Fifth Largest shipping company in the world, Hapag-Lloyd, has increased its freight rate with the review of Peak Season Surcharge (PSS) on all container types originating from anywhere in the world to Tin Can Island, and Apapa ports in Lagos, Nigeria.
The review it said is to enable it, “maintain a continued high level of service.”
The German-based firm, in a memo obtained by The Guardian Friday, however excluded the consignment from the United States of America in the rate review.
Carriers charge a Peak Season Surcharge (PSS) when they are at near or full capacity.
The growing demand leads to lack of space on vessels and increasing costs for supplying sufficient equipment. Carriers can implement this surcharge any time and at any level until further notice.
In practice, PSS functions like the General Rate Increase (GRI). It is usually announced as an additional fee on top of the base rate, although it may be cancelled or mitigated at a lower rate.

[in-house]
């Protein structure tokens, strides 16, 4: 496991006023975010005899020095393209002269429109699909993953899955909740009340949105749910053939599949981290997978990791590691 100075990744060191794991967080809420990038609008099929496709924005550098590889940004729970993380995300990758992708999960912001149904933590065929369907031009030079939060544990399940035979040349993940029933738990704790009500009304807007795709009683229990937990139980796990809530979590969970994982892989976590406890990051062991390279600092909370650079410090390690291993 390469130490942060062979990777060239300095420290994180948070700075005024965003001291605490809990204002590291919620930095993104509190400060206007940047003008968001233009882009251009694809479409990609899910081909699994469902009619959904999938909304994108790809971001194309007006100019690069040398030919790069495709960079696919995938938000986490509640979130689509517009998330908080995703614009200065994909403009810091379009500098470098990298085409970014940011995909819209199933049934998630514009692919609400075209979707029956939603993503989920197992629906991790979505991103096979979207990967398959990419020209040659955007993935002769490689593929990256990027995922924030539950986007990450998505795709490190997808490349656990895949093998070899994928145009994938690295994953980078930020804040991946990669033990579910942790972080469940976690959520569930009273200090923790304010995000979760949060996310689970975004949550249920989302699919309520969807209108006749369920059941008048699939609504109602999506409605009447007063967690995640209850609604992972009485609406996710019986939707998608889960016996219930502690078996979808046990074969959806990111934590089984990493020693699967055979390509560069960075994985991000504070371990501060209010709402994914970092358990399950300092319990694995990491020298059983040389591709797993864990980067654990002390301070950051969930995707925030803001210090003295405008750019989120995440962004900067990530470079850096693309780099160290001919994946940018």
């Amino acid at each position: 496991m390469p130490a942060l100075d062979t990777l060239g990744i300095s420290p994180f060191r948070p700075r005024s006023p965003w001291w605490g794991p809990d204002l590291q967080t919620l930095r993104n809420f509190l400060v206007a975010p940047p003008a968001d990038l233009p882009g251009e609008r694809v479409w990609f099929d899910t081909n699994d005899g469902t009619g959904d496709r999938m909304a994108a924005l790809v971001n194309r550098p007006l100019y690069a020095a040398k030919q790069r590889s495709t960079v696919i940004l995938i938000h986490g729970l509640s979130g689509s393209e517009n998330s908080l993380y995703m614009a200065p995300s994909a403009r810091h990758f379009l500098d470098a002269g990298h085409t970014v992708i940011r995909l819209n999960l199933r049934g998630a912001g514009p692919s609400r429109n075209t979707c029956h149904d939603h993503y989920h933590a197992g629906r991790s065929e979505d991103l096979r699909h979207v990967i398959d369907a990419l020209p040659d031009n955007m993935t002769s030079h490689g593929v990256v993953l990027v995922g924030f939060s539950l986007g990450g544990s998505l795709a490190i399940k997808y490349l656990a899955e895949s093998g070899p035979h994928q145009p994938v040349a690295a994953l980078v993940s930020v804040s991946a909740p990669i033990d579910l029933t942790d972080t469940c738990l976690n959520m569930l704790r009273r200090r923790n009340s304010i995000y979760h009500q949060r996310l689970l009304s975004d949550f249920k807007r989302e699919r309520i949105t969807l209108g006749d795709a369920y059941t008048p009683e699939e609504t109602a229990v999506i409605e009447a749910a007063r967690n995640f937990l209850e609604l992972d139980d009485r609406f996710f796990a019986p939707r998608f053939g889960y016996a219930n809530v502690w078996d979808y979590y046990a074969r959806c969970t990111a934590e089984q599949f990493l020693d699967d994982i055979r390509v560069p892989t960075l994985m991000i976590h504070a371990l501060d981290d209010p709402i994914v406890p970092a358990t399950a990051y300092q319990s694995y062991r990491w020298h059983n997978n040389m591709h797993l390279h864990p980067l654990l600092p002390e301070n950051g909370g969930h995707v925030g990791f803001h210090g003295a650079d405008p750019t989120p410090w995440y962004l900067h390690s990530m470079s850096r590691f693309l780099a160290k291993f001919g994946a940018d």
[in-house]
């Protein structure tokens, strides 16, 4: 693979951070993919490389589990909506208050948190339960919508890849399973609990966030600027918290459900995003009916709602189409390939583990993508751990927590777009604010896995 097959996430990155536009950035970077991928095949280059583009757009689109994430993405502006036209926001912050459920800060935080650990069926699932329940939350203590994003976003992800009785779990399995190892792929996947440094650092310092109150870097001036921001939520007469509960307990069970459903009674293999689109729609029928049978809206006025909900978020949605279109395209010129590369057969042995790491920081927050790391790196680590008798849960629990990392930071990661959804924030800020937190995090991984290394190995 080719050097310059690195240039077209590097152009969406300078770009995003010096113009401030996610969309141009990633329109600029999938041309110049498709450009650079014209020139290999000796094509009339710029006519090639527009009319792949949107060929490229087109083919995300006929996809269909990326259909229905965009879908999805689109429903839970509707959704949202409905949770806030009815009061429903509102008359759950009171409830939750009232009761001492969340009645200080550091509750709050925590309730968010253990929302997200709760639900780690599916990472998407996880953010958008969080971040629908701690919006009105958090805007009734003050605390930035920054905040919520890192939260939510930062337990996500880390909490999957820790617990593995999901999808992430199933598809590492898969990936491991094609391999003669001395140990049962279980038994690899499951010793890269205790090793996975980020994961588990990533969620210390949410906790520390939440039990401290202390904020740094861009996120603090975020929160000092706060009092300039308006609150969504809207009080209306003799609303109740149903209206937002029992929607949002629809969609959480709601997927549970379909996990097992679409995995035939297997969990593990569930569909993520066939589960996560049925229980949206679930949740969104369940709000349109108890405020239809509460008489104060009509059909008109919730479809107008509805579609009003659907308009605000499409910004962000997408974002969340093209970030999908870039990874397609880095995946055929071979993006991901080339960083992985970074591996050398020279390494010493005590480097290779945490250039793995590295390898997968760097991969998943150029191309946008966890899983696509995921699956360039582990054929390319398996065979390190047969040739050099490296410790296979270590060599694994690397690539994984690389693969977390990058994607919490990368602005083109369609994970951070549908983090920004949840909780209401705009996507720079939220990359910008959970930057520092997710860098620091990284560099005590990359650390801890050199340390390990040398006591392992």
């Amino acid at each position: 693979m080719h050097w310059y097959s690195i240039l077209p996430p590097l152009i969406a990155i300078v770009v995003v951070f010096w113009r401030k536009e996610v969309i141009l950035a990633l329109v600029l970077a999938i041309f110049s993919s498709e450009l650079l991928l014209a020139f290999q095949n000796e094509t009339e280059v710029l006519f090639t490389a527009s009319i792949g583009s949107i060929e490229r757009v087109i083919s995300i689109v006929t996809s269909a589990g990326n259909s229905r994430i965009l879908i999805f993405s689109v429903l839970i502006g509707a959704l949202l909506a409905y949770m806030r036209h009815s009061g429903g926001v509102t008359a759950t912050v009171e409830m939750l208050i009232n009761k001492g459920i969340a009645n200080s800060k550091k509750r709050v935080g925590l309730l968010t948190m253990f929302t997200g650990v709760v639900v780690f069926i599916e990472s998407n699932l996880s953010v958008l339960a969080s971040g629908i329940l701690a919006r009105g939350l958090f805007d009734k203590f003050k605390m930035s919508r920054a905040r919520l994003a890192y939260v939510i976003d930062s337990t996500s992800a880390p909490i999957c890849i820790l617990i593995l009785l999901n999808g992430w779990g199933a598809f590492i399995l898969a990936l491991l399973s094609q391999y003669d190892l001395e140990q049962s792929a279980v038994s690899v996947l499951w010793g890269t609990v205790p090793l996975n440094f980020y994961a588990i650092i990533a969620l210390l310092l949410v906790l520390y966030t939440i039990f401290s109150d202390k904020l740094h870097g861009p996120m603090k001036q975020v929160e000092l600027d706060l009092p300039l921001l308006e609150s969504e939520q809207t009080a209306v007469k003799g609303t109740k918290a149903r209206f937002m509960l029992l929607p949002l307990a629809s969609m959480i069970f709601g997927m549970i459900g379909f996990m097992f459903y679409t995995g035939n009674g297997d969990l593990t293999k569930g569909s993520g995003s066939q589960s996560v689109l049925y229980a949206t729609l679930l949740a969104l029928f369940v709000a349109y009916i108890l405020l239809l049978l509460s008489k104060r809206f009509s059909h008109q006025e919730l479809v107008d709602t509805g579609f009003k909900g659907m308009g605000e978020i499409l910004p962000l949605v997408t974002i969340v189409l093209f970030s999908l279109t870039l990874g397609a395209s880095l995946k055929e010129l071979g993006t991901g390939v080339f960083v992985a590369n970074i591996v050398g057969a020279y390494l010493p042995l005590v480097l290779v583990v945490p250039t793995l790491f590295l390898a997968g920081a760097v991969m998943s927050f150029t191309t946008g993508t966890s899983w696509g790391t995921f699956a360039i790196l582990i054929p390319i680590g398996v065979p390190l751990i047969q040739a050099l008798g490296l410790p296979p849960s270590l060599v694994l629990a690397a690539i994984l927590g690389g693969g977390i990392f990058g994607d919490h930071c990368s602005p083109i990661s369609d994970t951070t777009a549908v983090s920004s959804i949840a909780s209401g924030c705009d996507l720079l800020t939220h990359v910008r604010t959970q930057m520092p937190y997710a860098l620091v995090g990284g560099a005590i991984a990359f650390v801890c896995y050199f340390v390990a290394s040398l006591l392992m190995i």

Hapag-Lloyd said the PSS would become effective from March 1, 2019, until further notice for all origins (excluding USA).
It added that consignments from USA would also pay PSS from March 15, 2019 until further notice.
According to the company, a 20-foot and 40-foot containers from China, Taiwan, Hong Kong, and Macau would pay $700 PSS each; while those from USA and U.S. territories would pay $700 each from March 15; and those coming from the rest of the world would pay €610 on the consignment.
Meanwhile, the leading shipping firm, Maersk also introduced PSS taking effect from February 15, but excluded TinCan, Apapa and Onne Ports in Nigeria.
It stated: “Maersk is introducing the Peak Season Surcharge for all cargo from Pakistan to West Africa countries (excluding Tin Can Island Port, NG, Apapa, NG and Onne, NG) with effective from 15th February 2019.”
Hapag-Lloyd had in November last year introduced PSS for all container types to Nigeria at the rate of $505 and $450 each.
It has a fleet of 222 modern container ships and a total transport capacity of 1.6 million TEU (Twenty Foot Equivalent Unit).
Source: The Guardian